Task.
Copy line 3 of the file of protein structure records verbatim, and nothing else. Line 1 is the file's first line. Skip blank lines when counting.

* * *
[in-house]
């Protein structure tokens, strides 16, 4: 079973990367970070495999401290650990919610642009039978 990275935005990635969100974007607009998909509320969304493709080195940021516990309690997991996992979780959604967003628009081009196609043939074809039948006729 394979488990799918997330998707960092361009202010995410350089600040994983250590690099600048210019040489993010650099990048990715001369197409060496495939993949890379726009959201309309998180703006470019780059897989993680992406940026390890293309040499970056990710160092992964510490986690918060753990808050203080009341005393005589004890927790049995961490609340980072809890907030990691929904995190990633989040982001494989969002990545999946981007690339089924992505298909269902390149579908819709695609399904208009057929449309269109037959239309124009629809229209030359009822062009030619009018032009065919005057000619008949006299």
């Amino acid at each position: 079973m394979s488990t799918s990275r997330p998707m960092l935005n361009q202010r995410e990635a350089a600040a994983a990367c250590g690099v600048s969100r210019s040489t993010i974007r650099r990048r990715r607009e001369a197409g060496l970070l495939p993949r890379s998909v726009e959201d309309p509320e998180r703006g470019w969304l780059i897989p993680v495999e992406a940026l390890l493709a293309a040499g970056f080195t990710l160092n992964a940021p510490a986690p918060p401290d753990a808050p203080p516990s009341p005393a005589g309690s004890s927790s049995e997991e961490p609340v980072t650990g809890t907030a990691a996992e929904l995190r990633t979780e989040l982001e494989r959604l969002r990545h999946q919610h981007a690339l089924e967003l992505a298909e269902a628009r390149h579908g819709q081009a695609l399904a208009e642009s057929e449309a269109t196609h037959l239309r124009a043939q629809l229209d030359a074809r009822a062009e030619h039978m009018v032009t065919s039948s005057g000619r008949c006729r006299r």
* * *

């Amino acid at each position: 079973m394979s488990t799918s990275r997330p998707m960092l935005n361009q202010r995410e990635a350089a600040a994983a990367c250590g690099v600048s969100r210019s040489t993010i974007r650099r990048r990715r607009e001369a197409g060496l970070l495939p993949r890379s998909v726009e959201d309309p509320e998180r703006g470019w969304l780059i897989p993680v495999e992406a940026l390890l493709a293309a040499g970056f080195t990710l160092n992964a940021p510490a986690p918060p401290d753990a808050p203080p516990s009341p005393a005589g309690s004890s927790s049995e997991e961490p609340v980072t650990g809890t907030a990691a996992e929904l995190r990633t979780e989040l982001e494989r959604l969002r990545h999946q919610h981007a690339l089924e967003l992505a298909e269902a628009r390149h579908g819709q081009a695609l399904a208009e642009s057929e449309a269109t196609h037959l239309r124009a043939q629809l229209d030359a074809r009822a062009e030619h039978m009018v032009t065919s039948s005057g000619r008949c006729r006299r």